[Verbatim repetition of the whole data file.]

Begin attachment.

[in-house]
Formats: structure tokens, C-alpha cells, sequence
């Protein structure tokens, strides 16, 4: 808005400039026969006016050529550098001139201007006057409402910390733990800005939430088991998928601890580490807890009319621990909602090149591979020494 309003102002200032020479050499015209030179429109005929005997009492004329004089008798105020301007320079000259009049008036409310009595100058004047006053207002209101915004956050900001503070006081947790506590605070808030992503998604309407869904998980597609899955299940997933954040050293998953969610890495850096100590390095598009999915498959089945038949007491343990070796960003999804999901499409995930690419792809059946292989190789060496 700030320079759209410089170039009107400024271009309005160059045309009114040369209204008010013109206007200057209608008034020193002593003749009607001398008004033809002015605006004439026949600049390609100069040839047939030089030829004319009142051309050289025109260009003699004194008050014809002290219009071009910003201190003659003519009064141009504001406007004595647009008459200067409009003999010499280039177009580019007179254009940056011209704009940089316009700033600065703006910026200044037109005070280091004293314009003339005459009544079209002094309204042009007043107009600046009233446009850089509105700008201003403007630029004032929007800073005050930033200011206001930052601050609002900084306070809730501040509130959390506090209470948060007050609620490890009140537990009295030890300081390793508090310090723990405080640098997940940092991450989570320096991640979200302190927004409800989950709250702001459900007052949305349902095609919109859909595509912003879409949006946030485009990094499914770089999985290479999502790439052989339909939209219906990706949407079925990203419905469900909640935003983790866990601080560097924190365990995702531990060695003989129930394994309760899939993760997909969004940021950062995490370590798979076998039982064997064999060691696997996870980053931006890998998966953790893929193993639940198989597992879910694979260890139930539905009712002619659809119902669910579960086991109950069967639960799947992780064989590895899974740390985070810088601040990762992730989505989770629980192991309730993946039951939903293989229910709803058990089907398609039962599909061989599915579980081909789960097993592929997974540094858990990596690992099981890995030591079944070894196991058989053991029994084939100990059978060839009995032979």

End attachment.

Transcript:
[in-house]
Formats: structure tokens, C-alpha cells, sequence
């Protein structure tokens, strides 16, 4: 808005400039026969006016050529550098001139201007006057409402910390733990800005939430088991998928601890580490807890009319621990909602090149591979020494 309003102002200032020479050499015209030179429109005929005997009492004329004089008798105020301007320079000259009049008036409310009595100058004047006053207002209101915004956050900001503070006081947790506590605070808030992503998604309407869904998980597609899955299940997933954040050293998953969610890495850096100590390095598009999915498959089945038949007491343990070796960003999804999901499409995930690419792809059946292989190789060496 700030320079759209410089170039009107400024271009309005160059045309009114040369209204008010013109206007200057209608008034020193002593003749009607001398008004033809002015605006004439026949600049390609100069040839047939030089030829004319009142051309050289025109260009003699004194008050014809002290219009071009910003201190003659003519009064141009504001406007004595647009008459200067409009003999010499280039177009580019007179254009940056011209704009940089316009700033600065703006910026200044037109005070280091004293314009003339005459009544079209002094309204042009007043107009600046009233446009850089509105700008201003403007630029004032929007800073005050930033200011206001930052601050609002900084306070809730501040509130959390506090209470948060007050609620490890009140537990009295030890300081390793508090310090723990405080640098997940940092991450989570320096991640979200302190927004409800989950709250702001459900007052949305349902095609919109859909595509912003879409949006946030485009990094499914770089999985290479999502790439052989339909939209219906990706949407079925990203419905469900909640935003983790866990601080560097924190365990995702531990060695003989129930394994309760899939993760997909969004940021950062995490370590798979076998039982064997064999060691696997996870980053931006890998998966953790893929193993639940198989597992879910694979260890139930539905009712002619659809119902669910579960086991109950069967639960799947992780064989590895899974740390985070810088601040990762992730989505989770629980192991309730993946039951939903293989229910709803058990089907398609039962599909061989599915579980081909789960097993592929997974540094858990990596690992099981890995030591079944070894196991058989053991029994084939100990059978060839009995032979």